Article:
Halle Bailey is starring as Ariel in The Little Mermaid, making her the first Black actor to take on the role. This led to backlash against the actor, which she spoke out against on various occasions.
“I landed the role of Ariel. I was happy, shocked, excited, a host of feelings,” she said in front of this year’s Disney Dreamers Academy Class. “What came next was I assumed that everyone else in the world would feel what I was feeling. And arguably, looking back, there were probably a lot more people rooting for me than against me. But the naysayers, those who were negative, were loud, very loud. And so, for the first time in my life, there was negativity targeted deliberately toward me because I looked different than the original character.”
Her receiving mixed reactions has been a testament to changes happening in the film industry when it comes to representation.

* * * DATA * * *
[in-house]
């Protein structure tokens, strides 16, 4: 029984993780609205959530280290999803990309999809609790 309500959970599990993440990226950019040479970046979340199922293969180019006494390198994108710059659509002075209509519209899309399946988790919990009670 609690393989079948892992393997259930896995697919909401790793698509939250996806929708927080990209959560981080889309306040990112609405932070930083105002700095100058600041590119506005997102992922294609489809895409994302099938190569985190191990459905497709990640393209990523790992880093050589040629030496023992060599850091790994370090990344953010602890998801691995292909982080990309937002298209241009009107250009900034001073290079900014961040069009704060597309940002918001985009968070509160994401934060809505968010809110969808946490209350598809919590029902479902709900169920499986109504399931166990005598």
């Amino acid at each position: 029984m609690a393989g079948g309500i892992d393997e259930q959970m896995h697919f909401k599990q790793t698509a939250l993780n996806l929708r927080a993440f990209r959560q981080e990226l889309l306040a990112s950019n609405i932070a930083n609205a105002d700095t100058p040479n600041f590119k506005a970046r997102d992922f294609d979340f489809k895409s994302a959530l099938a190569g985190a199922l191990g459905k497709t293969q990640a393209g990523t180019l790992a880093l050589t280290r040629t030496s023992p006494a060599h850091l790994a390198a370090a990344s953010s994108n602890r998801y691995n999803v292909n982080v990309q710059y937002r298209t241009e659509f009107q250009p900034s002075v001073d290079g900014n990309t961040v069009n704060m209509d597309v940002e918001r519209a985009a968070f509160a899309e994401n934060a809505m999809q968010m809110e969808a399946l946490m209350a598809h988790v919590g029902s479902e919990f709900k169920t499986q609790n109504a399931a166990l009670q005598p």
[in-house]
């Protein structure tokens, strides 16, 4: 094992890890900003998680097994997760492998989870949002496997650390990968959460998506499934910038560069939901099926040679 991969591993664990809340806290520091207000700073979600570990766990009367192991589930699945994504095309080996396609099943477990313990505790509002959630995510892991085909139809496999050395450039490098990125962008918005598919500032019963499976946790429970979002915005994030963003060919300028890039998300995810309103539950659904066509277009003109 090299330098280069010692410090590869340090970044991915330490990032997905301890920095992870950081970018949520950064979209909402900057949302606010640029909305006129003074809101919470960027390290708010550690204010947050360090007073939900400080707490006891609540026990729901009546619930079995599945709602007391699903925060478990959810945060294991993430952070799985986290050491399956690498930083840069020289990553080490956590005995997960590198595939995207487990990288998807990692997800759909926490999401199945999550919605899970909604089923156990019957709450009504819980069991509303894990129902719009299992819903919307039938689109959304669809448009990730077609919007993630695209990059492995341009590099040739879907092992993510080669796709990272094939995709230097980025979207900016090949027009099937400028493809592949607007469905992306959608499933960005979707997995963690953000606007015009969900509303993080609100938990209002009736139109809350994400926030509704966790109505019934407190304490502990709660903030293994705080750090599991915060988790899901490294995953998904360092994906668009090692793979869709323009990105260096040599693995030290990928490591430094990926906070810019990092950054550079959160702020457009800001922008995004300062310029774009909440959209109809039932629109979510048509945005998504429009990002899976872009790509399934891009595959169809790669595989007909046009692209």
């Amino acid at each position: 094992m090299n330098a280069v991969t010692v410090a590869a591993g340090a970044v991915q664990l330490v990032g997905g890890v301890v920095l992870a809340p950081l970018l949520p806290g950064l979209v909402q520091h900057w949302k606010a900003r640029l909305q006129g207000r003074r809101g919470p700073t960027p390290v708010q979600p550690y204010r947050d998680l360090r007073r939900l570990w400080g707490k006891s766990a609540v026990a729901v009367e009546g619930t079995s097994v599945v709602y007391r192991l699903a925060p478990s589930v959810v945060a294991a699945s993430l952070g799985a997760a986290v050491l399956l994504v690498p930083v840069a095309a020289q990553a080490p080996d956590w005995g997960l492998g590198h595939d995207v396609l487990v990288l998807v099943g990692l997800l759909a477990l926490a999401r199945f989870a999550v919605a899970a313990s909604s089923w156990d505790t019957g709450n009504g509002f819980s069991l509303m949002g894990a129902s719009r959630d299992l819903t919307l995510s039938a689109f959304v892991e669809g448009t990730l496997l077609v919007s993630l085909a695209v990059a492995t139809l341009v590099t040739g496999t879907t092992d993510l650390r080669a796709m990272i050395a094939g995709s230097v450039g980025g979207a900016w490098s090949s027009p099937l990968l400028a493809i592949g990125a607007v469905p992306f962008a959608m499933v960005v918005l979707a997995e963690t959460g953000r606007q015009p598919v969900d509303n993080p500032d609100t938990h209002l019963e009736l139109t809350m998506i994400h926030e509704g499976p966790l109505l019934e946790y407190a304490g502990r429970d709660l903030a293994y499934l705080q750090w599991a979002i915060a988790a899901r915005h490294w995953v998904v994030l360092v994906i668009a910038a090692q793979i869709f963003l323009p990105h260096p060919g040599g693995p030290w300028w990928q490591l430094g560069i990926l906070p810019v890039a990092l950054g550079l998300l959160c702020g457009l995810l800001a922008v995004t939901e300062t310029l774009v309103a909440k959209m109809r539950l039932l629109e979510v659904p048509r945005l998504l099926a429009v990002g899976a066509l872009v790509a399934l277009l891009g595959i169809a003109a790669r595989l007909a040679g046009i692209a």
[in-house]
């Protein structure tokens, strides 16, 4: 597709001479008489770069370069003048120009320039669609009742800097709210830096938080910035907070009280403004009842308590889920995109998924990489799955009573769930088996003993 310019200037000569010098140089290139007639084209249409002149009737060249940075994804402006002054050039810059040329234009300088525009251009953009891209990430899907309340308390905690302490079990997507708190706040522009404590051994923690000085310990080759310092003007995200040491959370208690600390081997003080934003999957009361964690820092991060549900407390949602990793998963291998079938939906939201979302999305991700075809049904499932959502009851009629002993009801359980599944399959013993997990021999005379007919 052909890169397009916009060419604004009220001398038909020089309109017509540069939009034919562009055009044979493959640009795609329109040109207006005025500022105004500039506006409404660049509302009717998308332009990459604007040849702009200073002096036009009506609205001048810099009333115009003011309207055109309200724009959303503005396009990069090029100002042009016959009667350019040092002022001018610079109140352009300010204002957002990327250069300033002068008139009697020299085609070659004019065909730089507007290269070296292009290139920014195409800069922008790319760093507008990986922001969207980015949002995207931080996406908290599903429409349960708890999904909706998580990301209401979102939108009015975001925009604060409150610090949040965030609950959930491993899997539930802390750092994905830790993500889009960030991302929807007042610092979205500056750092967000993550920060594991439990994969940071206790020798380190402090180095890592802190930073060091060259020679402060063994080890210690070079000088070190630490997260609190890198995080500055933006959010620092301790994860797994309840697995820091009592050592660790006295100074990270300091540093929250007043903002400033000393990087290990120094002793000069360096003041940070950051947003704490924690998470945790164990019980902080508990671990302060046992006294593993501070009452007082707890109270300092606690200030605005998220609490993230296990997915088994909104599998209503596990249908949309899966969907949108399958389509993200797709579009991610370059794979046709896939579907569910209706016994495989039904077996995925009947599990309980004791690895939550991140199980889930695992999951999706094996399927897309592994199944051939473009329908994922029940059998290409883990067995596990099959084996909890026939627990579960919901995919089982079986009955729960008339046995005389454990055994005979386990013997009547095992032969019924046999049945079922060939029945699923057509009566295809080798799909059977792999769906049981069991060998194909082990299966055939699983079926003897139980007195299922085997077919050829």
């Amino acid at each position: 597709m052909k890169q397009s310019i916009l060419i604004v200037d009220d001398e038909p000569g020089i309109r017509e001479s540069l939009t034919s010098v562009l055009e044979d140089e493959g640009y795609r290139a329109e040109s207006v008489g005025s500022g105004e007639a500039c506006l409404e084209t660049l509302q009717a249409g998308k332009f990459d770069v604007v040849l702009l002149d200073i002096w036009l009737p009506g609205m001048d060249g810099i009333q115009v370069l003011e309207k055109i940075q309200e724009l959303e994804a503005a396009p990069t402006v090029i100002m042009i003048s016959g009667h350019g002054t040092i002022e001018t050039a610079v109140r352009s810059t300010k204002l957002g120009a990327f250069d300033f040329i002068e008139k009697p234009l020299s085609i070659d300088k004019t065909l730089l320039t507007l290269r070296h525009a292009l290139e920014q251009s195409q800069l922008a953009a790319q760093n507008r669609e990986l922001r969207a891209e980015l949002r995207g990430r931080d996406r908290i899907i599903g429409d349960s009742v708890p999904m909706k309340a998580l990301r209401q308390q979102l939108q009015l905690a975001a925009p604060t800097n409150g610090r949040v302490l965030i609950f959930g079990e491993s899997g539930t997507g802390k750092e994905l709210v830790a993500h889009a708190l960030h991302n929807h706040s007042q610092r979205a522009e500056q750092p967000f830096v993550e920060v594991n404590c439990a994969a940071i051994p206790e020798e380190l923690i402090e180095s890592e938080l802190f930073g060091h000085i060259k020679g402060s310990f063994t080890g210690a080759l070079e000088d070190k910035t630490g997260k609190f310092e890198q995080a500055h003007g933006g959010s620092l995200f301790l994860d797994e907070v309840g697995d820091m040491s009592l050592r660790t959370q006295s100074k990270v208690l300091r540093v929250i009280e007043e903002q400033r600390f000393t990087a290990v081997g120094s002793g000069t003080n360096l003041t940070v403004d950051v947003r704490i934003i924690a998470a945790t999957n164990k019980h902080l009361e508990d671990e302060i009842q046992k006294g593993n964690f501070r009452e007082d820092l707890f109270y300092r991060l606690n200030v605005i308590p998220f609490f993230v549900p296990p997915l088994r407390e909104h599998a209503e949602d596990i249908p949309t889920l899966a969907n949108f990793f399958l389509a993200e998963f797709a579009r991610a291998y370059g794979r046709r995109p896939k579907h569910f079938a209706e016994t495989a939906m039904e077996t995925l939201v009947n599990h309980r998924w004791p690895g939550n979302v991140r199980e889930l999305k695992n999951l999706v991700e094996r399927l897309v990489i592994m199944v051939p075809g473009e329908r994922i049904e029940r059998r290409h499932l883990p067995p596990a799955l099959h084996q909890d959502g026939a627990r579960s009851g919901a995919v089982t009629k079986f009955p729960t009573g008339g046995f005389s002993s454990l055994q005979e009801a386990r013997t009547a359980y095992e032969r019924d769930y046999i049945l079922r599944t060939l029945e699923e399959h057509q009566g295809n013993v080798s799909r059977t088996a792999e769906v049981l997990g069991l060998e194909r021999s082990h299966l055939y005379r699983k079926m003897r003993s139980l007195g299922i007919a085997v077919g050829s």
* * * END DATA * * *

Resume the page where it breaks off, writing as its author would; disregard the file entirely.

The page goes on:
“I also love that there’s so much Black diversity on-screen now,” she told Ebony. “There was a time when we’d barely see locs — and now we have a Disney princess with them, which has never happened before.”
Locs have been Bailey’s signature hairstyle since she was a young child. Bringing this part of her identity on screen is a game changer when it comes to different representations of the Black community in cinema.
“It was super important for me to have my natural hair in this film. I was really grateful to Rob Marshall because he wanted to keep my locs. It’s always important to have somebody to cosign. I’ve had my locs since I was 5, so they’re a huge part of who I am,” she said.
“We need to be able to see ourselves; we need to be able to see our hair on big screens like this so that we know that it’s beautiful and more than acceptable,” Bailey added.
The hair and makeup team for The Little Mermaid included women of color, which Bailey says hasn’t been a given in past on-set experiences. Camille Friend, the film’s hairstylist, dyed the actor’s roots and locs in red to help her transform into Ariel, while Kat Ali was in charge of her makeup.
“They’re both women of color, so I felt very comfortable,” Bailey told Glamour. “They know how to take care of me and my hair and makeup. I’ve been on sets before where that’s not the case.”